French banks will publish an annual list of all foreign subsidiaries, while ministers must disclose personal assets from next Monday, President Francois Hollande said in a drive to increase transparency.

Seeking to restore public trust after a budget minister resigned amid allegations of tax fraud, Mr Hollande said he would step up the fight against tax havens and corruption, including by appointing a specialised financial prosecution office.

"French banks will have to publish every year the full list of their subsidiaries in the world, country by country. And they will indicate what they are doing," Mr Hollande said yesterday.

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"In other words it won't be possible for a bank to hide transactions carried out in a tax haven."

Mr Hollande did not say what exactly would be asked of banks on top of what they already report. French banks, including BNP Paribas and Société Générale, publish the names, ownership interest and locations of units in all markets including low-tax administrations like Bermuda, Luxembourg and Jersey.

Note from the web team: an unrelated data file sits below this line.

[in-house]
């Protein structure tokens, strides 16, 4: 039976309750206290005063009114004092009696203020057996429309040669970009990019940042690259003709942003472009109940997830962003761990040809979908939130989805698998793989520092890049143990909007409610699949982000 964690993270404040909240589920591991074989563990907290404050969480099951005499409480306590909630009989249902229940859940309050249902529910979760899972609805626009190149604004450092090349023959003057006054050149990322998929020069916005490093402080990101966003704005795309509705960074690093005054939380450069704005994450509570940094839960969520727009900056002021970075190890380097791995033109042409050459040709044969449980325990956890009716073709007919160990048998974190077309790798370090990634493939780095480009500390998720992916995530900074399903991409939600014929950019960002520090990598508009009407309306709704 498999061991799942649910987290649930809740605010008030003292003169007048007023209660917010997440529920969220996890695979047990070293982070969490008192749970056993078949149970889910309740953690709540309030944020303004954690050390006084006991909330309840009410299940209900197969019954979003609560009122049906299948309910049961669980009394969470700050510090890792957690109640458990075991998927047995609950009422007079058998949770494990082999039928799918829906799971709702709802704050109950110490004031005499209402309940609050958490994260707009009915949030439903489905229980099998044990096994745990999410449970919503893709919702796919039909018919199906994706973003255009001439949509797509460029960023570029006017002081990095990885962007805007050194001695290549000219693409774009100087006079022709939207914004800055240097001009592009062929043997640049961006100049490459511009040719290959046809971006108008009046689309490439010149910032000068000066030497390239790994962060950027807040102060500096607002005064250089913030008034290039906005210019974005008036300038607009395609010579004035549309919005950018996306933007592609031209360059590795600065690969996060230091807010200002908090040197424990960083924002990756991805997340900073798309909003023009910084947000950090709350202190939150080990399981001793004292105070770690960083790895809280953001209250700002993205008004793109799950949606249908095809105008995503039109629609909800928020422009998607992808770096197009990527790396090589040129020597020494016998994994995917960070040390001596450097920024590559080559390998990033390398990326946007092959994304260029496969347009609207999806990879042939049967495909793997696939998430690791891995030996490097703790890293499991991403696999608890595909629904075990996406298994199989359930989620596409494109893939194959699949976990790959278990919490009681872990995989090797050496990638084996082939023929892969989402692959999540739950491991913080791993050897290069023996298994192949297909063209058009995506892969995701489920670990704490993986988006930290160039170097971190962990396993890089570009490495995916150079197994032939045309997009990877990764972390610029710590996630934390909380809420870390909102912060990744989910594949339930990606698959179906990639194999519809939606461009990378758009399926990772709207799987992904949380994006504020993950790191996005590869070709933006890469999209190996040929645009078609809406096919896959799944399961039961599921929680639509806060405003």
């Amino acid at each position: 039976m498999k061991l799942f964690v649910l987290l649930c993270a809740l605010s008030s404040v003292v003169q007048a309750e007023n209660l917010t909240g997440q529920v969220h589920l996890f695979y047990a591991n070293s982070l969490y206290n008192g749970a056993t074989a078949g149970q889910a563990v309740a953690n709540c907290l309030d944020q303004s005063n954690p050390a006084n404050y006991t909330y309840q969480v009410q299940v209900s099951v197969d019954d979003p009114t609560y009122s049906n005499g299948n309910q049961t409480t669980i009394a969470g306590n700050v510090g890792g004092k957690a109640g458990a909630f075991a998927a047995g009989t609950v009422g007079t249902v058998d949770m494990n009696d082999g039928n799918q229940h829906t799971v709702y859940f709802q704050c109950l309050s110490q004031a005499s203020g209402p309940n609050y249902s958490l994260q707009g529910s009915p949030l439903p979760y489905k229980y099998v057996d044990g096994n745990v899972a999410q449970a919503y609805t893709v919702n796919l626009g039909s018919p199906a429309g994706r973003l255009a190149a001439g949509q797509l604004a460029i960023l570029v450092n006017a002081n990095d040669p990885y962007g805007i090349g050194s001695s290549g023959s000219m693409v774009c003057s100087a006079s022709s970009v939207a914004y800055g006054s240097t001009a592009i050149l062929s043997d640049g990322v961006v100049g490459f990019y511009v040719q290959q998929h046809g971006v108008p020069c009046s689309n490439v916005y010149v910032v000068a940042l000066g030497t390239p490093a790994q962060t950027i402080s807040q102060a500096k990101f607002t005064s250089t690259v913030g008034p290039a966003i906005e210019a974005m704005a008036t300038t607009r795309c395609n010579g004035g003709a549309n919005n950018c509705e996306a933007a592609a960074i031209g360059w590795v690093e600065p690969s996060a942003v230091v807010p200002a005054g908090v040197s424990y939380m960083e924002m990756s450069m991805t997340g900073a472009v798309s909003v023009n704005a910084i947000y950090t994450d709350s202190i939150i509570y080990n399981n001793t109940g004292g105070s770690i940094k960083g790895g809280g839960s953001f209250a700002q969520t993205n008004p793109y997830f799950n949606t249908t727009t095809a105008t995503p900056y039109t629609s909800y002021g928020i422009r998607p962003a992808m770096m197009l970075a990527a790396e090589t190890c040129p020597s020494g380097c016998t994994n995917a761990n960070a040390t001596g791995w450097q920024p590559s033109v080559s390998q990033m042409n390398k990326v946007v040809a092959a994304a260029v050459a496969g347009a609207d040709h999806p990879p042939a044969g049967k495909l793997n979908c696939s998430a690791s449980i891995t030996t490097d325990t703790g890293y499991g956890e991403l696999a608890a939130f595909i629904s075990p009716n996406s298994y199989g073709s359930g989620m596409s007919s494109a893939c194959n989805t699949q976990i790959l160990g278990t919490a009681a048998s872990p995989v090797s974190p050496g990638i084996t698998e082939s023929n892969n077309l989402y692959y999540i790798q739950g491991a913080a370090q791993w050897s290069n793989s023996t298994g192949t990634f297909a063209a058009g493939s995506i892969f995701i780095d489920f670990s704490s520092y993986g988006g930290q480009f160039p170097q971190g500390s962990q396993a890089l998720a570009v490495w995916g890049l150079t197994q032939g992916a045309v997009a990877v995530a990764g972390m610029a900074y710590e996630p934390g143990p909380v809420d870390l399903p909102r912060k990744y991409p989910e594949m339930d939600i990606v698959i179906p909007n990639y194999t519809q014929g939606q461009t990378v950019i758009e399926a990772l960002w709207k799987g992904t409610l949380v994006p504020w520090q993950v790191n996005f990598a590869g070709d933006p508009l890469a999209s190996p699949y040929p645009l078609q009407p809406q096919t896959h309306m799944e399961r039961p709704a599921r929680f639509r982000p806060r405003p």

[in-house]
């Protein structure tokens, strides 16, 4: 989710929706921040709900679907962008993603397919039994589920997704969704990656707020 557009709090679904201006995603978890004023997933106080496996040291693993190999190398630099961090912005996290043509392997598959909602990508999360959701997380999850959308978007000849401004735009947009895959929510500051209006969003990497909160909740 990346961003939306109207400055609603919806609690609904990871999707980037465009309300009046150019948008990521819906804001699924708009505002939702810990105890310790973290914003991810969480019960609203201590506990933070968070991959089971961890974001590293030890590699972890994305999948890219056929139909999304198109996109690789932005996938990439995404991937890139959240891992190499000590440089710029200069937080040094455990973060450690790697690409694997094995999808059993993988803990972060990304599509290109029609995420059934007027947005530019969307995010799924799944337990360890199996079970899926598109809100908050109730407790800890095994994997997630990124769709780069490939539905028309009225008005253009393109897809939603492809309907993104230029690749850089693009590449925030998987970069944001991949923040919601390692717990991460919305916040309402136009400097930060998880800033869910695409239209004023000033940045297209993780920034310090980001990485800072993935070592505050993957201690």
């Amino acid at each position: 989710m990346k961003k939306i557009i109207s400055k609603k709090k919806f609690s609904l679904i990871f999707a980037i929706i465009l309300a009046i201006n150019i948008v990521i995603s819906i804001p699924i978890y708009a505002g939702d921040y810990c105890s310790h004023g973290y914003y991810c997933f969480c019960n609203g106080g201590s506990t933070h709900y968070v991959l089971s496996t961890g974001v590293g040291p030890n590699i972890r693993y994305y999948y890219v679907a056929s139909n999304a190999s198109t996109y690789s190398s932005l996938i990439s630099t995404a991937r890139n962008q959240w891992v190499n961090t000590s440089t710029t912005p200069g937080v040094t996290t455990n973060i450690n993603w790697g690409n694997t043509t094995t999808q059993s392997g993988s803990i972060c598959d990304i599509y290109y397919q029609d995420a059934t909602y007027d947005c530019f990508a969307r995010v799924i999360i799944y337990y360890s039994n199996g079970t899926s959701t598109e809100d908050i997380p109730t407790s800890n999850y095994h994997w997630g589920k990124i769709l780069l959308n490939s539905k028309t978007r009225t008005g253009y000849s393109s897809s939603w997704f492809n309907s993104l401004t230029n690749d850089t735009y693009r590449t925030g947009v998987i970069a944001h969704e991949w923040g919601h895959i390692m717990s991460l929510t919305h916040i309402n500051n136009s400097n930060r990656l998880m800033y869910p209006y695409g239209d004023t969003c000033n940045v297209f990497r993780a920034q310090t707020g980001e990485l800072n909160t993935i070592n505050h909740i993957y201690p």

A draft law to curb banks' risky trading activities also demands that banks give more operational details on a country-by-country basis, including staff and revenues.

After resigning amid allegations of tax fraud, ex-budget minister Jerome Cahuzac acknowledged last week that he had a secret bank account abroad.

This was a major embarrassment for Socialist President Mr Hollande, who promised to combat sleaze during his mandate but whose approval rating is already at record lows.

In public life, an independent authority will monitor ministers' asset declarations while a special prosecutor's office would focus on major corruption and fiscal fraud cases.

"We aim to ensure that those who govern them, those they have elected... are not getting richer in the course of their mandate," Mr Hollande said.